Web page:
Last post on May 17, 1998 at 7:43 PM
You are in the Pickups - Archived Discussions
#41 of 49 lwf
May 11, 1998 (12:12 pm)
The best of luck with it bhohsta. I'm sure it will serve you well. Mine did for close to 11 years and almost 140,000 miles and one of my kids took it over (a couple of months ago) and it still has no problems. It has the original clutch too. Sorry for venting like that, but I thought Nissan really screwed up by dropping the six cylinder a couple of years ago. Why couldn't they leave well enough alone or at least make up for it by bringing back the six when they introduced the new (Fontier) body style? There was an article in the news a couple of months ago that three vice presidents of Nissan here in the States got fired because of the Frontier and Altima blunders, so it's clear I'm not the only one who was upset about that.
And to danz28, I completely agree with your statement regarding the V6 option in these pickups, and I've been waiting for someone else to say it. I had mentioned in another topic that I had picked out a V6 XLT Ranger for myself, but it was only $1500 less than an F150 with what I considered to have superior options, so I got the F150. It was well worth the slightly extra cost.
You also mentioned that you didn't care for the low-powered 4-cylinder engines in Ford and GM PUs.
I also consider the GM and Ford fours to be relics from what should be the long-forgotten past. But I just don't understand why anyone would buy a four-cylinder pickup anyway, so it doesn't seem all that important for them to upgrade them to current engine designs. I do think, however, that Dodge, Ford and GMC should all offer a V6 with DOHC. Since this technology seems to have been proven over and over, it's kind of hard to understand why we still have push rods in those pickup engines.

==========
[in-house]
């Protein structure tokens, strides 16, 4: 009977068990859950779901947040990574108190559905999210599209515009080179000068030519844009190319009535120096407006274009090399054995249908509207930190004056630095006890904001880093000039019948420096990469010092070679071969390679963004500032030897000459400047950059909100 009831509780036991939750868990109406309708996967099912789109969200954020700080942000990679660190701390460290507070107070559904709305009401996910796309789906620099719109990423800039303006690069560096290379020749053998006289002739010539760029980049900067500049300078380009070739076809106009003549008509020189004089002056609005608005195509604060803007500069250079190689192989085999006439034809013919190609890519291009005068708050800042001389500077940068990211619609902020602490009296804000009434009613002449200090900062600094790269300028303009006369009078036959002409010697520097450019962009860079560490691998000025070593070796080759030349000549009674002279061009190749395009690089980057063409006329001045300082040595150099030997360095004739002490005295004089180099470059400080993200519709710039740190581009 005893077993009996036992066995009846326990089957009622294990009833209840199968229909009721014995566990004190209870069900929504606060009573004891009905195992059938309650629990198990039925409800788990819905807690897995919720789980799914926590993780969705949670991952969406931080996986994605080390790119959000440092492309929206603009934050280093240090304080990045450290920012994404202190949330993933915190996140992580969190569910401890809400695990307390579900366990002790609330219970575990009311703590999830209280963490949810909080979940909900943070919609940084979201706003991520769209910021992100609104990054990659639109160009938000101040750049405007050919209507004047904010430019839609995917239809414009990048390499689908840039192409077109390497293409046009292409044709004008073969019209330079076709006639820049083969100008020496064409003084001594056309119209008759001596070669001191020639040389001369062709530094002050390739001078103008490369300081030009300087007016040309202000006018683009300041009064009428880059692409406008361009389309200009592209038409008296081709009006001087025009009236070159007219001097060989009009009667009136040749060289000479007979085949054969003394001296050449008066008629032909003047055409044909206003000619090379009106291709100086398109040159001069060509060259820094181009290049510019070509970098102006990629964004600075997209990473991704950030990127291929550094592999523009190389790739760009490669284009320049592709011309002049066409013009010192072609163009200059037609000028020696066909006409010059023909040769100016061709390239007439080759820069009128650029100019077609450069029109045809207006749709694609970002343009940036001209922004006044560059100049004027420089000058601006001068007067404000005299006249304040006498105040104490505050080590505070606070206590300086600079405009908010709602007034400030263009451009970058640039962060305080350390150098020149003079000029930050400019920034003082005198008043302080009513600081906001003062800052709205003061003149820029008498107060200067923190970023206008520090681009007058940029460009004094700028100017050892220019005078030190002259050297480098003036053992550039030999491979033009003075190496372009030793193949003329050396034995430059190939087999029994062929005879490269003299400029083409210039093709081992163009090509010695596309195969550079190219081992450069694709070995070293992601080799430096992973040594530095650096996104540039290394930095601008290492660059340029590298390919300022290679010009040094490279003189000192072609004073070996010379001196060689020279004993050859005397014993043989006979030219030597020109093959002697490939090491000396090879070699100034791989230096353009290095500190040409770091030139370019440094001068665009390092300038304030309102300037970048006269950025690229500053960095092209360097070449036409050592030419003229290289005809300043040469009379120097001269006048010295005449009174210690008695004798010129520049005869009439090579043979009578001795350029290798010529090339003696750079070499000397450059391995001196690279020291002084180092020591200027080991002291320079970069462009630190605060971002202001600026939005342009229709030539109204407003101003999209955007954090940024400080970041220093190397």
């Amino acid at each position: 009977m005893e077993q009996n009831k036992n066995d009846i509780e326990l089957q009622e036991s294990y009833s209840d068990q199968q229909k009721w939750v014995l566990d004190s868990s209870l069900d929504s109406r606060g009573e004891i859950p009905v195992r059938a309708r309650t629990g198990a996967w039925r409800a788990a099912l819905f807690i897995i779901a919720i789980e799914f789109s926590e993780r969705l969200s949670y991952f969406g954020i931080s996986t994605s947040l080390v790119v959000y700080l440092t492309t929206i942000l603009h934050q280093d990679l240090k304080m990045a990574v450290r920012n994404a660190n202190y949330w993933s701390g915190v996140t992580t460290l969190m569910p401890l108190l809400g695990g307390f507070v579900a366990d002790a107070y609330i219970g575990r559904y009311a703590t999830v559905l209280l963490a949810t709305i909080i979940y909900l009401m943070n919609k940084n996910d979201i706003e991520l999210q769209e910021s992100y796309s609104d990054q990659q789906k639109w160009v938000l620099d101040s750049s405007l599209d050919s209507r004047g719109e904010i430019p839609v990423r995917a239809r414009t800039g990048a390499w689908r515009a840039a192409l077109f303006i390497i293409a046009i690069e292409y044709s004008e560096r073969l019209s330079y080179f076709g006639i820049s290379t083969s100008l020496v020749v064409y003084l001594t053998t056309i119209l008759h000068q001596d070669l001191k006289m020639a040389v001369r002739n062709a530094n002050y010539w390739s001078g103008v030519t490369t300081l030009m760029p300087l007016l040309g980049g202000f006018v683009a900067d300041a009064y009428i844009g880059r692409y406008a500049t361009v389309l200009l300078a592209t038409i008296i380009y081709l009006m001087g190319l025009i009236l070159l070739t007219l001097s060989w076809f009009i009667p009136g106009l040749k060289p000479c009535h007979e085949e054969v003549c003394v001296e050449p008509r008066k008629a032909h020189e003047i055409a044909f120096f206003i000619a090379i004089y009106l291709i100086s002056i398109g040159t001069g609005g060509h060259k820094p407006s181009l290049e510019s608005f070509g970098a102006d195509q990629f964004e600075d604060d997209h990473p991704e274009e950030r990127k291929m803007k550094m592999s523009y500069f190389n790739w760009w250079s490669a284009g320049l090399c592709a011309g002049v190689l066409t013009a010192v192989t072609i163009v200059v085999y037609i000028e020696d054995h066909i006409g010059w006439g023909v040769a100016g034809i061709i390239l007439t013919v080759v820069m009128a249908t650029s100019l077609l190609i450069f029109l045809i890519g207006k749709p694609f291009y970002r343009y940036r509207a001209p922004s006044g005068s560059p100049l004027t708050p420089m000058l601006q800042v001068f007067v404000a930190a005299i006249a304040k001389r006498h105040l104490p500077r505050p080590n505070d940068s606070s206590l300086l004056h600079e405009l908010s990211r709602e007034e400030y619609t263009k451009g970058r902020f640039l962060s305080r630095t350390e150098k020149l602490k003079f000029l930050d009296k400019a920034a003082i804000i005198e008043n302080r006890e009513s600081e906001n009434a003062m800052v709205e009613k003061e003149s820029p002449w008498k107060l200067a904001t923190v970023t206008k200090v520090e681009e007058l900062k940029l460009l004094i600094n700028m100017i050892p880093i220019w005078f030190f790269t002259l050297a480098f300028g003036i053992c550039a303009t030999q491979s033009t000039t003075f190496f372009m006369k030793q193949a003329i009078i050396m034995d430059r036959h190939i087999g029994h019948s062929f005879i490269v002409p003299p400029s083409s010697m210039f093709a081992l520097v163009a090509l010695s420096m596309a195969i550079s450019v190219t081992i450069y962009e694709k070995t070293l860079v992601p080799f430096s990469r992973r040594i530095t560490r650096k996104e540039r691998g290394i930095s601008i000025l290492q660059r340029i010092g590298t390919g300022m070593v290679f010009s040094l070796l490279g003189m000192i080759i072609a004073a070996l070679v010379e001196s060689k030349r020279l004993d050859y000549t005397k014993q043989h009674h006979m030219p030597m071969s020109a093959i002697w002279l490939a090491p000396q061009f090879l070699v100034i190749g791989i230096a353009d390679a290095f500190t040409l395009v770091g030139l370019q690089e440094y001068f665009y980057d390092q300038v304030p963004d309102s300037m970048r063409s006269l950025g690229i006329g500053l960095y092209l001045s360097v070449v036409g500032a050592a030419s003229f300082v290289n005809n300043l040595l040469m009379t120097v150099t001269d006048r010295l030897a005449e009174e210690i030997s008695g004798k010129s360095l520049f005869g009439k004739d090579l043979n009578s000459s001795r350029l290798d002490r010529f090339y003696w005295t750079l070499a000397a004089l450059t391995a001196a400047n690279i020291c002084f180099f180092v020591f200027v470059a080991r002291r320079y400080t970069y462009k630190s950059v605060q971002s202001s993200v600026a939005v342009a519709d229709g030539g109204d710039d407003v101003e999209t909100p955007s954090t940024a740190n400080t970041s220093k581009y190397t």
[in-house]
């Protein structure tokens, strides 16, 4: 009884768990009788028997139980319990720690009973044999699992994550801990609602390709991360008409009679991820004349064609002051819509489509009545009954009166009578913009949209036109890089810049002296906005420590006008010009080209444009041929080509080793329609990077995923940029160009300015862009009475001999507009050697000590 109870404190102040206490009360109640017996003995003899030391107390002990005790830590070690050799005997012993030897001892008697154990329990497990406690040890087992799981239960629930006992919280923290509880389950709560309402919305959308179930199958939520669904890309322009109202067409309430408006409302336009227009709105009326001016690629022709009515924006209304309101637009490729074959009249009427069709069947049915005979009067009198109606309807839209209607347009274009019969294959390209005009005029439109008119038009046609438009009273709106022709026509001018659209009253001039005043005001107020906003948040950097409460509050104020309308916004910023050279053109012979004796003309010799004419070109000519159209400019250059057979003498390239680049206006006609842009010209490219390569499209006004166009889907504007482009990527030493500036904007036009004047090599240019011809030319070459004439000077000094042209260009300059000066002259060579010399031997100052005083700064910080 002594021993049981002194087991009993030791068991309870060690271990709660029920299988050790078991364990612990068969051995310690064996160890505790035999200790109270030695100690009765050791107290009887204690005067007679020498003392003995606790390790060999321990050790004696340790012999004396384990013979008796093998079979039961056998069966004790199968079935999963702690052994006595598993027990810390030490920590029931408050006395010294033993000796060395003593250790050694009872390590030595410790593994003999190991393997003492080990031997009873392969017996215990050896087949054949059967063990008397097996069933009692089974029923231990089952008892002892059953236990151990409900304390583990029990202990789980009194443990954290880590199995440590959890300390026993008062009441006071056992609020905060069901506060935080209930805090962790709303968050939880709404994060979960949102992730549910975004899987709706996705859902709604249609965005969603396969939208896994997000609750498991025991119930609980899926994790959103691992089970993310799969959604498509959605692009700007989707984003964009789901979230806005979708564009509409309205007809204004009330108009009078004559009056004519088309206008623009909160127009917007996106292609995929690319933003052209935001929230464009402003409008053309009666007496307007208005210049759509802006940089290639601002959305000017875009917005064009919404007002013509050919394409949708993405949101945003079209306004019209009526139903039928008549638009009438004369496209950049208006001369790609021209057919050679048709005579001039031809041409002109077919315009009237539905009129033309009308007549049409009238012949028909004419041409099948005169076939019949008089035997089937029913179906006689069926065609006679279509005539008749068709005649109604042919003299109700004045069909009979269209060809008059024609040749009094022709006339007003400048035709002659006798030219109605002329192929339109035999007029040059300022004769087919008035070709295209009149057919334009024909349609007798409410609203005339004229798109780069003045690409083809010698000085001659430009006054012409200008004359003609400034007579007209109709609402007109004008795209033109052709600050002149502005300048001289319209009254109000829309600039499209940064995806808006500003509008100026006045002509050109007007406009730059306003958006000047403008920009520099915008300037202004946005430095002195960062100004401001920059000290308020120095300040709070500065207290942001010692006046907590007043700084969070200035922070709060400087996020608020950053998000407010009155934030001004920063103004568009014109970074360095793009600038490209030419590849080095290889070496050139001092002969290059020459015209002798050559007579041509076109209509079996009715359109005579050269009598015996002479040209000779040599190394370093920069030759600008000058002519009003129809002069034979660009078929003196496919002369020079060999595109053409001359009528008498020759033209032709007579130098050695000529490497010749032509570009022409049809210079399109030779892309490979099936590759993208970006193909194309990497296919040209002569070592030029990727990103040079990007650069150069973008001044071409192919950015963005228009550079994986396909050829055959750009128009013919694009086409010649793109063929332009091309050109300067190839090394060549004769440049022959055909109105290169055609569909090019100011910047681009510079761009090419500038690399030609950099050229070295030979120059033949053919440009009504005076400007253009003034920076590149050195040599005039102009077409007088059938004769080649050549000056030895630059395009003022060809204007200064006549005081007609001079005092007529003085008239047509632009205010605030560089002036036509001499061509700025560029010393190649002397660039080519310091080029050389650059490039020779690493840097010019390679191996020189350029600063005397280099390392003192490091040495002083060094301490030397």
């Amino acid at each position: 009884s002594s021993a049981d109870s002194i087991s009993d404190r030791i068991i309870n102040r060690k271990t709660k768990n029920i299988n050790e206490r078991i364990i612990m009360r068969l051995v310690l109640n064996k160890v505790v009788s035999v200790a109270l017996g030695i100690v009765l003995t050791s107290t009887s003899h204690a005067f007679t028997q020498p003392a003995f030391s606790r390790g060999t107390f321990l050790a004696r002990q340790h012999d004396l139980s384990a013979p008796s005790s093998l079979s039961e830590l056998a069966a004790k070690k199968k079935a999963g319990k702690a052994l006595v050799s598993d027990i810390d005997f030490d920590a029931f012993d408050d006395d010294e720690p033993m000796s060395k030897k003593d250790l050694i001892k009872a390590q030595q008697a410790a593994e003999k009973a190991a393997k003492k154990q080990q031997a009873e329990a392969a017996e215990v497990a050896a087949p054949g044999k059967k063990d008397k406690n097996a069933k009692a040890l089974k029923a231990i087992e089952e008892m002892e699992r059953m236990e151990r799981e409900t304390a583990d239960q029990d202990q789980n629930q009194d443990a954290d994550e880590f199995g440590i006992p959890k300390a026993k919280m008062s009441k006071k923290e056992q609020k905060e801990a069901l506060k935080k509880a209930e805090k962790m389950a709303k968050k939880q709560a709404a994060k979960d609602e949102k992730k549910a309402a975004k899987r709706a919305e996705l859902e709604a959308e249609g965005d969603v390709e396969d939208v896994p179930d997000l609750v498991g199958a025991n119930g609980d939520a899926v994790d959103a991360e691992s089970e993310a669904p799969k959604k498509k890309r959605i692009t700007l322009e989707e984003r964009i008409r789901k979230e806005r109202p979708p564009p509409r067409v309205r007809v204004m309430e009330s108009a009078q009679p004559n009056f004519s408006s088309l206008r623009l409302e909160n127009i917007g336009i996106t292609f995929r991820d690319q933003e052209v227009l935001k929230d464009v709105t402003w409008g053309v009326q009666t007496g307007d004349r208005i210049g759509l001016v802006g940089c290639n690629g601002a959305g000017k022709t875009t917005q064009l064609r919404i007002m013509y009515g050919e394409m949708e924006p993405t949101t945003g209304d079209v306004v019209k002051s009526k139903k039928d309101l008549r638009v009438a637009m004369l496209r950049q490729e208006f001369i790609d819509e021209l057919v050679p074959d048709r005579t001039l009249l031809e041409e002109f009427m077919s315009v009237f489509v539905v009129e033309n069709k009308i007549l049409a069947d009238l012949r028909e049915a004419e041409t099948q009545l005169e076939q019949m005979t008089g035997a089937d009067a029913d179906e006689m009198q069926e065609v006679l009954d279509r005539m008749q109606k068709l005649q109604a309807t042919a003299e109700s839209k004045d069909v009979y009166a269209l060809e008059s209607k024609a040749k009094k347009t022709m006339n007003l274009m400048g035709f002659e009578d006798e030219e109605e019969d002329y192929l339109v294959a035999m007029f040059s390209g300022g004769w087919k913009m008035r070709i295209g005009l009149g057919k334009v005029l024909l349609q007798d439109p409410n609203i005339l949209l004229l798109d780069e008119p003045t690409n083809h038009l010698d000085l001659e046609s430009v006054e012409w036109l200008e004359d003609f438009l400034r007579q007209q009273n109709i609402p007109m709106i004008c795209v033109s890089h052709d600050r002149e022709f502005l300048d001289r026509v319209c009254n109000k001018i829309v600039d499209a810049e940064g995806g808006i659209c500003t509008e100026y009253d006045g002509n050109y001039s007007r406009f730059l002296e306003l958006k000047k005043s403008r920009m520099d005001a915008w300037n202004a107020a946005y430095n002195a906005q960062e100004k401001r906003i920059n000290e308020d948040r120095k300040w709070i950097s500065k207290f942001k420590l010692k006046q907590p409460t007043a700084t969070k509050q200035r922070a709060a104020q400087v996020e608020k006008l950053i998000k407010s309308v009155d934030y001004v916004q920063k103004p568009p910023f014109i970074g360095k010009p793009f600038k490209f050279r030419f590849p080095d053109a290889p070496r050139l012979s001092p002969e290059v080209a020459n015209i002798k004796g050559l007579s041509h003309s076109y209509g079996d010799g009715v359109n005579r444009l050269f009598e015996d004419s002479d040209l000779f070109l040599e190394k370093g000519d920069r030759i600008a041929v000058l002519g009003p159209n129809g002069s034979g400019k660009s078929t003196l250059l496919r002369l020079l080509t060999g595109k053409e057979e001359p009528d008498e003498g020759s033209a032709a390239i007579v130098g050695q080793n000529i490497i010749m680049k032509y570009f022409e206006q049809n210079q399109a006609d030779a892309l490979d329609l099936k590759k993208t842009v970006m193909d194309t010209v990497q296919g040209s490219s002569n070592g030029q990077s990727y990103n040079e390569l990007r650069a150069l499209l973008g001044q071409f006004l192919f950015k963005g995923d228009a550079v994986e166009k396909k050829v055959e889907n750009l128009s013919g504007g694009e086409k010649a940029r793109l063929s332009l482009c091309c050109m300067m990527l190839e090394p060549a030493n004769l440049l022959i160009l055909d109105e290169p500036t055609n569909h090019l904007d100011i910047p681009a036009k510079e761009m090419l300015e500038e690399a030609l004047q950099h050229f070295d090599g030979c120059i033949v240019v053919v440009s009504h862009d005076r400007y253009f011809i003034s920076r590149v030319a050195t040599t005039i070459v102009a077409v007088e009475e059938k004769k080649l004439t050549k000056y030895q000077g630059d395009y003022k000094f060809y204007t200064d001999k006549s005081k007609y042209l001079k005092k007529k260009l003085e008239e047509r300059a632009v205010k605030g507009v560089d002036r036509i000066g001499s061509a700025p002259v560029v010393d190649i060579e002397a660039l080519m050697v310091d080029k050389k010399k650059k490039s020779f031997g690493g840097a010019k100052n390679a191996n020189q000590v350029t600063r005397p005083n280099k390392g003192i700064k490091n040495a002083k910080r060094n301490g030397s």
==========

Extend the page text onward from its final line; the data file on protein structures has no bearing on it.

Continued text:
May 11, 1998 (4:11 pm)
Why buy a 4 cyl. pick-up? How about real life 25 mpg city/30 hwy. Most people haul air in the beds of their trucks, 120 hp is actually quite adequate for that.
As for DOHC engines, beyond making cool sounds, I don't see that they offer any great advantage over OHV engines, especially in a low end torque desiring trucks. The are more costly to make and repair and they generally get attrocious mileage. As for proven technology, the things that GM continues to do with the pushrod 350 (in the corvette and camaro), now that's technology.
Tell me again why we need DOHC engines in trucks?
May 11, 1998 (6:54 pm)
I still say that GM could ditch that pathetic 2.2L OHV and put in the far better 2.4L DOHC 150hp engine, just to keep up with the Toyota and Nissan.
As for Ford, it needs another cam and about 35 more horses.
GM should stick to their pushrod V6s and V8s (by the way the Corvette/Camaro engine is 347 cu. in. but I know what you were trying to say.)
#44 of 49 lwf
May 11, 1998 (11:03 pm)
I appreciate squonk's remark about wanting good fuel economy, but I assumed most people who buy a pickup want to haul or tow something with it. If all one is going to do is "haul air in the bed or their truck", why buy a truck? Why not something like a Civic which will get even better economy?
As for DOHC engines getting atrocious fuel mileage, I don't think that has been proven. I believe that the opposite is the case and that the 4-cylinder Toyota and Nissan will do better than the lower-powered 4-cylinder Ford and Chevy. One thing we'll have to admit about the Japanese pickups, they are not ashamed of their fuel consumption figures and publish them in their catalogs. I wish the American companies would do the same.